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National Stress Awareness Day 03.11.21

On Wednesday 3rd November it is National Stress Awareness Day.

What is stress?

The NHS Every Mind Matters website defines stress in the following way:

Stress is the body's reaction to feeling threatened or under pressure. It's very common, can be motivating to help us achieve things in our daily life, and can help us meet the demands of home, work and family life.

But too much stress can affect our mood, our body and our relationships – especially when it feels out of our control. It can make us feel anxious and irritable, and affect our self-esteem.

Experiencing a lot of stress over a long period of time can also lead to a feeling of physical, mental and emotional exhaustion, often called burnout.

Stress is commonly known as the fight or flight response, and can be caused by a number of things including:

  • Chronic illness or injury
  • Emotional problems (depression, anxiety, anger, grief, guilt, low self-esteem)
  • Taking care of an elderly or sick family member
  • A traumatic event, such as a natural disaster, theft or violence against you or a loved one

Stress can also build up over time.  A busy workload, an ill child and money worries might not individually cause us stress, but when they all happen at the same time or over a long period, it can cause ongoing stress.  

Whilst children may not experience the same type of problems and responsibilities as adults, they can still feel threatened or under pressure by life events or daily worries.  It is important to keep an eye out for signs that your child is feeling under stress.

What are the signs of stress?

According to WebMD, the signs of stress are:

Emotional symptoms of stress include:

  • Becoming easily agitated, frustrated, and moody
  • Feeling overwhelmed, like you are losing control or need to take control
  • Having difficulty relaxing and quieting your mind
  • Feeling bad about yourself (low self-esteem), lonely, worthless, and depressed
  • Avoiding others

Physical symptoms of stress include:

  • Low energy
  • Headaches
  • Upset stomach, including diarrhoea, constipation, and nausea
  • Aches, pains, and tense muscles
  • Chest pain and rapid heartbeat
  • Insomnia
  • Frequent colds and infections
  • Nervousness and shaking, ringing in the ear, cold or sweaty hands and feet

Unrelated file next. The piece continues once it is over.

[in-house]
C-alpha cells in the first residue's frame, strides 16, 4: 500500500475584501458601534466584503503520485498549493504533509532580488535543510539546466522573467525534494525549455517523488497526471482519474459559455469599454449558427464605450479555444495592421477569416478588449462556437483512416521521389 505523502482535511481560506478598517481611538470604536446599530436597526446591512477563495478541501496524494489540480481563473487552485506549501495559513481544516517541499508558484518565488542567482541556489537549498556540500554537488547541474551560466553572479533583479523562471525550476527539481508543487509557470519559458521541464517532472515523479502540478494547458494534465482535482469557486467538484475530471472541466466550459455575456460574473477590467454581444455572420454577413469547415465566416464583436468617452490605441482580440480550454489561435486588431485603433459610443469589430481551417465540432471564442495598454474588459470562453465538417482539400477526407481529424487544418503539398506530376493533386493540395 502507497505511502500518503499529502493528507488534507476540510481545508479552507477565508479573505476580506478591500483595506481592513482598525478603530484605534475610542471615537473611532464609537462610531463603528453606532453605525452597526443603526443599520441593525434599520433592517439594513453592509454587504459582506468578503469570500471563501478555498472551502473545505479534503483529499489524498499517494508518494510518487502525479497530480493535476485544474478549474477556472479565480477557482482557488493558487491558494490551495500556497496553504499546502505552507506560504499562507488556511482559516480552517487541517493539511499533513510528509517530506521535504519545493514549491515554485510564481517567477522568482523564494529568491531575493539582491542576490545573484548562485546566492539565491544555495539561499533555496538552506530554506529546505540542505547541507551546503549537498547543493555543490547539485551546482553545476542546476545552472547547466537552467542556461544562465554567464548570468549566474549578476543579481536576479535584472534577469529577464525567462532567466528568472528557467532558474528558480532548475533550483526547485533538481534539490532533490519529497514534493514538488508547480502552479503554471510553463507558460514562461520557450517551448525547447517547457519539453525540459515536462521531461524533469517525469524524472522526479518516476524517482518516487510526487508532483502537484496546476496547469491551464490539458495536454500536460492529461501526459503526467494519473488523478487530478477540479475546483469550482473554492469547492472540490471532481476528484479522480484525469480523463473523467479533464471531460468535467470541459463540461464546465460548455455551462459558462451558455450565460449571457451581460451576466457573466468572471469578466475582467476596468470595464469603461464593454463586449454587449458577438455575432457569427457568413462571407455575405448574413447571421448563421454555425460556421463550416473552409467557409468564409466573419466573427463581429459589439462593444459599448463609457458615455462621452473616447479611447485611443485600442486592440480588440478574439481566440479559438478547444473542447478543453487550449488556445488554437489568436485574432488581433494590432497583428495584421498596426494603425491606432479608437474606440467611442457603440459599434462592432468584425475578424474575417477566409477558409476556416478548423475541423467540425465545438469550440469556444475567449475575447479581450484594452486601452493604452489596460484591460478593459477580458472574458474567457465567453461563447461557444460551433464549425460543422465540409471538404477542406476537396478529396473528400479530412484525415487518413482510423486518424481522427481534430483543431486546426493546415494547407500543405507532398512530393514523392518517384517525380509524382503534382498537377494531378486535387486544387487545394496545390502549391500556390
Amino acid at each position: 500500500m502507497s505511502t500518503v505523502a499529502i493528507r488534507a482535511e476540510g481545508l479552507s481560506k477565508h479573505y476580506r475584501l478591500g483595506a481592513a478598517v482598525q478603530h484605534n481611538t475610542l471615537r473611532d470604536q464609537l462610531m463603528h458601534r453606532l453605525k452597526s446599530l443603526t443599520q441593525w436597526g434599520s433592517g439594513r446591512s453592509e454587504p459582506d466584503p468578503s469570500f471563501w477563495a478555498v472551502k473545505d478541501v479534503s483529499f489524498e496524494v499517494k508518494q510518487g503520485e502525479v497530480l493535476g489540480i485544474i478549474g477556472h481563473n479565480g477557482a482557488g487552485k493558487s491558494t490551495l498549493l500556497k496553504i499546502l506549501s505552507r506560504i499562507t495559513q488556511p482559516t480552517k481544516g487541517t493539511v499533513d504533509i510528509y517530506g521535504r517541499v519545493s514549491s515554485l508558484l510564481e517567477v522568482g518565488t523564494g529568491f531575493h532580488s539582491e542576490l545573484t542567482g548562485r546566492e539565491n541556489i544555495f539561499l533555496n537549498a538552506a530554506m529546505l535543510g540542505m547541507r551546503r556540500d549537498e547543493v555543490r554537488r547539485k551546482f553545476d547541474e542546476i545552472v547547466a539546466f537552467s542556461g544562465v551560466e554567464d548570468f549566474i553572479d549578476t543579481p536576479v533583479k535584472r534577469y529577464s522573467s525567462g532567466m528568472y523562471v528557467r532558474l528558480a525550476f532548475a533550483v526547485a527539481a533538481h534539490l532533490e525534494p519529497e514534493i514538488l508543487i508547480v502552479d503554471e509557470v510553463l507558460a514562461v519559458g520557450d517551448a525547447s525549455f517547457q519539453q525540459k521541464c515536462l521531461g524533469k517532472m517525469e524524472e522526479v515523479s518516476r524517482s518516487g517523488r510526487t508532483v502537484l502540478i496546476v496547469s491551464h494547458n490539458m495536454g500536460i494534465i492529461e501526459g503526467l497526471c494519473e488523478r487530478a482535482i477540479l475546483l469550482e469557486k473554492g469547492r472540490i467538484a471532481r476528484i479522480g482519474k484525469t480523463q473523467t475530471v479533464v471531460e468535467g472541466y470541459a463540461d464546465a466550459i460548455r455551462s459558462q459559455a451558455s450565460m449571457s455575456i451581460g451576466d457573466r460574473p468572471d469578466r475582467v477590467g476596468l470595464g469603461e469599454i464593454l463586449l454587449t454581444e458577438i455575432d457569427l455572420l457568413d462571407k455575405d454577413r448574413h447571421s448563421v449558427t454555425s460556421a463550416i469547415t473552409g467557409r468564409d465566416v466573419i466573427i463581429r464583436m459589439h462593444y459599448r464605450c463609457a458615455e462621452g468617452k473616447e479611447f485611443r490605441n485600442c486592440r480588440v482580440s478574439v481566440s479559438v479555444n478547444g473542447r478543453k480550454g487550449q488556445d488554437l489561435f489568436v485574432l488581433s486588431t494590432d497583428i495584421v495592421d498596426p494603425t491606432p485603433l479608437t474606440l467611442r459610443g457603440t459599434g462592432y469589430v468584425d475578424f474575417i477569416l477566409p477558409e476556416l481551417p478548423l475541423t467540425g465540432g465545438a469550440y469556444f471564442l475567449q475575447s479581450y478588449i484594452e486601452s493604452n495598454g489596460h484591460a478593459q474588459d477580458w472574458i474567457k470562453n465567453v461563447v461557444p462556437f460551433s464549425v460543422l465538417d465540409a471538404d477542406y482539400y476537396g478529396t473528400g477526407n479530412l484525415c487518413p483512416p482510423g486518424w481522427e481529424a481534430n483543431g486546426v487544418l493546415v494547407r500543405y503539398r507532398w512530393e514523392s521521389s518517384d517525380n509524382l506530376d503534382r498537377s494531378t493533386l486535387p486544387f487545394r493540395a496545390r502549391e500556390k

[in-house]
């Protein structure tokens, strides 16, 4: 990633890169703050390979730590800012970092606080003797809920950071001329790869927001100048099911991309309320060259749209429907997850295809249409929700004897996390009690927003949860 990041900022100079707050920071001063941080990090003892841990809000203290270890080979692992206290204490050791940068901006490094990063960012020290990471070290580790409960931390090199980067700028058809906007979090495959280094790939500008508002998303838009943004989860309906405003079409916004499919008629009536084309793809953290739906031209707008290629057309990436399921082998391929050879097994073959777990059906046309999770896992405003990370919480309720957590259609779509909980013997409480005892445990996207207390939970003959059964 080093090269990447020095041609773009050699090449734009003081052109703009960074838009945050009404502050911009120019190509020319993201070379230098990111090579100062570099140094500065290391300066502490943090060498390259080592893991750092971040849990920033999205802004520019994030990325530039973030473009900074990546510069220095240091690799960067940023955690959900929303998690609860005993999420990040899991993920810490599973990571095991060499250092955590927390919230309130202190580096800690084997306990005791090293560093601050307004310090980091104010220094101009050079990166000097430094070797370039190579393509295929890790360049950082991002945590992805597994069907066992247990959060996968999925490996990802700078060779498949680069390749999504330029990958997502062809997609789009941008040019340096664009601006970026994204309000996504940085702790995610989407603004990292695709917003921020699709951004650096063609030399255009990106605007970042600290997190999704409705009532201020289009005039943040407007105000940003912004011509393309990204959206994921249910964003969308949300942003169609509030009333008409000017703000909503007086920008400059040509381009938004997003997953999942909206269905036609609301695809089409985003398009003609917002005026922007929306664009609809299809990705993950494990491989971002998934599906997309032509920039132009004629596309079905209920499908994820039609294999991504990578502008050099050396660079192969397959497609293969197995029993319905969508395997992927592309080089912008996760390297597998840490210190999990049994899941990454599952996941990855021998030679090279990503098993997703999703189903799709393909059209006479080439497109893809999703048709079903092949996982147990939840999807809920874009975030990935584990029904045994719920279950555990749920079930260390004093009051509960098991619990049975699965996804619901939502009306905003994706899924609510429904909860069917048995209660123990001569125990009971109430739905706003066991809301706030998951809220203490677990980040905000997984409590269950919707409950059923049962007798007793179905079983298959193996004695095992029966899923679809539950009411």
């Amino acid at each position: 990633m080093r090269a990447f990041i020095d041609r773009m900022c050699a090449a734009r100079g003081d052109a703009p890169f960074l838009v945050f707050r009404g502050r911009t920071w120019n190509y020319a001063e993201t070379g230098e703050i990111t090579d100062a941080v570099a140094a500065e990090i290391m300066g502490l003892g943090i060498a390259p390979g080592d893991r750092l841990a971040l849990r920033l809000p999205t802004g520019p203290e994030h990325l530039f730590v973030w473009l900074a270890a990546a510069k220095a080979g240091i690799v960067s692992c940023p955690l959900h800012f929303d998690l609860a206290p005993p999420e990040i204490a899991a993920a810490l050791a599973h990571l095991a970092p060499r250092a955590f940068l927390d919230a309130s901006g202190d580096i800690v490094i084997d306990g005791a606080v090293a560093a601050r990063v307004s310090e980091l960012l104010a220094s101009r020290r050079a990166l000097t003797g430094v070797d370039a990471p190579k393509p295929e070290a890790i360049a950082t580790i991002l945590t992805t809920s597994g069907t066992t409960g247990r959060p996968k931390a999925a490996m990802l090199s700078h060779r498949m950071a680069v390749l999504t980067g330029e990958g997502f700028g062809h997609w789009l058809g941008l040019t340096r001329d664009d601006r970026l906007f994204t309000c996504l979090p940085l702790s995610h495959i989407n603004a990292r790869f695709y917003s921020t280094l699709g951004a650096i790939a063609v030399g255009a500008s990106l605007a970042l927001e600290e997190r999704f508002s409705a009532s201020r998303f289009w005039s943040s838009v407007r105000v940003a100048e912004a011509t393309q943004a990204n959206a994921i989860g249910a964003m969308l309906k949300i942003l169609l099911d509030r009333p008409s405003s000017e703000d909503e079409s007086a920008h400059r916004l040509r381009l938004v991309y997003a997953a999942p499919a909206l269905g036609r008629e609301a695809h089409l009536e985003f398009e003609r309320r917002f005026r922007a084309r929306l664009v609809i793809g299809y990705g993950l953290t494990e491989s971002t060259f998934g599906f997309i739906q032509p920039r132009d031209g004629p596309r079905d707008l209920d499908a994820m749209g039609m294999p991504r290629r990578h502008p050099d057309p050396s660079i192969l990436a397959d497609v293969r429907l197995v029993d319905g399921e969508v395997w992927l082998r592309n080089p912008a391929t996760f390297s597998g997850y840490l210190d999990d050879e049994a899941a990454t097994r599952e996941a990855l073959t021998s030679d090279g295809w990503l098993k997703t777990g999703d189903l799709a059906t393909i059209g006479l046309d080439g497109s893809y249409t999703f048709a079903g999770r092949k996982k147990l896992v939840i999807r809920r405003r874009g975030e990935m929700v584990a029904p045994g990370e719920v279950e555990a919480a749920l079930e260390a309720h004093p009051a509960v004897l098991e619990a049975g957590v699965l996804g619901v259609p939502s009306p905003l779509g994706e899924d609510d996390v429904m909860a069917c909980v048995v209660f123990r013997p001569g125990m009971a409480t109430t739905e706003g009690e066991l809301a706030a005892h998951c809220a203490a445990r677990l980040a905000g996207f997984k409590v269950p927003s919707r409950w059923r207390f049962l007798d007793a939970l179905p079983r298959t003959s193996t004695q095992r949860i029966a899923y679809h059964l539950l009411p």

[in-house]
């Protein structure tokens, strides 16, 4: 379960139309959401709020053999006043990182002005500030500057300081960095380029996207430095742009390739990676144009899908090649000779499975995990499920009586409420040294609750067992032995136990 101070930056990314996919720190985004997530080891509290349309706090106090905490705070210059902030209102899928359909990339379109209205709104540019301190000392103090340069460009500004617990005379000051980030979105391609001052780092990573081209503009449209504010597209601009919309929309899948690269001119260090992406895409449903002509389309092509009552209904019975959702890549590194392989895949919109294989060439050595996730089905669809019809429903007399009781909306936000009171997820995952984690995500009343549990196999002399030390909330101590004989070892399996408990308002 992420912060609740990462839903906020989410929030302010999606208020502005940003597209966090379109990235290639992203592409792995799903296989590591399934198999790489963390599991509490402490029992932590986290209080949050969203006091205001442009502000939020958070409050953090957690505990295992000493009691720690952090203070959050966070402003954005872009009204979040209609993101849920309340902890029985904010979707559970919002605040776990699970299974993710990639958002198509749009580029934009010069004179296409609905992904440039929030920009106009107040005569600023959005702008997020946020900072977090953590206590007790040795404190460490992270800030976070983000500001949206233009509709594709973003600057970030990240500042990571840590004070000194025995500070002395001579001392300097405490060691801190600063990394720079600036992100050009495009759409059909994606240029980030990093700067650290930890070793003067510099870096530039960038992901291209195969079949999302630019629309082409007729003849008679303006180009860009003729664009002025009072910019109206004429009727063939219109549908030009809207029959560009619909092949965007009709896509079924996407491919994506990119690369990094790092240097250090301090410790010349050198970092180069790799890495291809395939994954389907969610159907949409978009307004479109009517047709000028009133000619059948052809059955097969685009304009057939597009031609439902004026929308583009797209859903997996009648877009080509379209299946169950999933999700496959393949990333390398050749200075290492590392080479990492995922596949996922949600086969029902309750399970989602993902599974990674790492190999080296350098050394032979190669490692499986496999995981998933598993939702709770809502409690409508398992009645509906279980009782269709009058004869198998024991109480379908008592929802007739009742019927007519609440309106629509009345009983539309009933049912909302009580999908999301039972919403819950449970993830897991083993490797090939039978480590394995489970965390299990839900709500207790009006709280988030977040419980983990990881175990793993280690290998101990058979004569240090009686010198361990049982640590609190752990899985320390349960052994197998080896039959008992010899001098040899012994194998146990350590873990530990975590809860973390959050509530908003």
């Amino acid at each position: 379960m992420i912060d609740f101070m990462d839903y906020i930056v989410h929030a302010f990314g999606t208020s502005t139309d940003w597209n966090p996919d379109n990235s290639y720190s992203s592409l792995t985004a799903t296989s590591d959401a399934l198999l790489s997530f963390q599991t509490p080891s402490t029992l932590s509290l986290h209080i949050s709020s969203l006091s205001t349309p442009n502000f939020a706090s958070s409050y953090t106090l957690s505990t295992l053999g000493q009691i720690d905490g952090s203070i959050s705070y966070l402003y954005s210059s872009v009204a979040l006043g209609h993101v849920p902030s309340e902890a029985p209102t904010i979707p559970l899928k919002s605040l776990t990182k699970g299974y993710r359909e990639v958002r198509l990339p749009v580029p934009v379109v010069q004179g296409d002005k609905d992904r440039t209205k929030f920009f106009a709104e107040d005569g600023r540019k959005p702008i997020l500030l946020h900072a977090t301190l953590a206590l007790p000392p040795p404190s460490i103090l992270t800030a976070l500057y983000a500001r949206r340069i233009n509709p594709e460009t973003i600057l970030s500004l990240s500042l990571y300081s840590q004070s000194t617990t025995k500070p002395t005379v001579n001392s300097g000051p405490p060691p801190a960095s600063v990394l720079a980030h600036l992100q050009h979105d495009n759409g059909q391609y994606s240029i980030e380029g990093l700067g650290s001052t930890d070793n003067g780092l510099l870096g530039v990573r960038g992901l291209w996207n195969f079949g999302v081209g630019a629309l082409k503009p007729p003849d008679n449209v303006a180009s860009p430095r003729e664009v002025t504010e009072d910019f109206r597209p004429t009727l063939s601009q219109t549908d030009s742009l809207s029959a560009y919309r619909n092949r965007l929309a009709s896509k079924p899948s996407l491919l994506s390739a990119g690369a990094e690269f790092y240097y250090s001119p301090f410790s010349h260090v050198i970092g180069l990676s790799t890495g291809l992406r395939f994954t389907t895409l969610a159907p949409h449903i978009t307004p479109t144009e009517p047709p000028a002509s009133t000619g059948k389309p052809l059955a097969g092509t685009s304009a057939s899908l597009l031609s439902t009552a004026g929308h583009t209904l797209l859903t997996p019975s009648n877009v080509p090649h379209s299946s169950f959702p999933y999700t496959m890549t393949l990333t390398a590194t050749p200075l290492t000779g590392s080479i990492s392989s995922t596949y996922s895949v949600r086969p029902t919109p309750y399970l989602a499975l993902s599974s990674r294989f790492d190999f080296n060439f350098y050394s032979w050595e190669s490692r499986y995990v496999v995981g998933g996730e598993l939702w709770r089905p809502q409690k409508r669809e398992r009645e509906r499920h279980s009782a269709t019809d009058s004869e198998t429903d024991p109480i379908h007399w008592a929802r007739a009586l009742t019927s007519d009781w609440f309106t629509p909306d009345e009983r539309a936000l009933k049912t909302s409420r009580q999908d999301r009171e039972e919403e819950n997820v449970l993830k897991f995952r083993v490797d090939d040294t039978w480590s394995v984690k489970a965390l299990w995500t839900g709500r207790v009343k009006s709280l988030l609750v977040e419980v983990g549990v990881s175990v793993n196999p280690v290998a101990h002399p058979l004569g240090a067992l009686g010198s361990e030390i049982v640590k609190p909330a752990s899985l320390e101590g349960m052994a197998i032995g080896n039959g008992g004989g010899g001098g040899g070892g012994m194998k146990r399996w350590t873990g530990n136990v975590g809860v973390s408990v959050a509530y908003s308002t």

• Dry mouth and difficulty swallowing
  • Clenched jaw and grinding teeth

Cognitive symptoms of stress include:

  • Constant worrying
  • Racing thoughts
  • Forgetfulness and disorganization
  • Inability to focus
  • Poor judgment
  • Being pessimistic or seeing only the negative side

Behavioral symptoms of stress include:

  • Changes in appetite - either not eating or eating too much
  • Procrastinating and avoiding responsibilities
  • Exhibiting more nervous behaviours, such as nail-biting, fidgeting, and pacing

How can children and adults help themselves to feel less stressed?

The NHS Every Mind Matters website has lots of information on how to alleviate the effects of stress including:

  • Splitting up big tasks
  • Allowing yourself some positivity
  • Challenging your thoughts
  • Being more active
  • Talking to someone
  • Planning ahead

Where to go if you or your child needs support

If you have any concerns about your child/ren's mental health, you can get more information and advice by visiting, the Mental Health and Emotional Wellbeing Service for Children and Young People. 

You can also contact your child's class teacher to raise any mental health and well-being concerns by emailing, using the website contact form, or emailing your child's year group (all the year group emails are listed here).

If you are concerned about your own mental health and well-being, you can read more about how to access further advice and support by clicking here to visit Mind's website.

The NHS is encourages people to come forward for support with mental health and well-being, with the GP cited as the first port of call. 

Photo by Tingey Injury Law Firm on Unsplash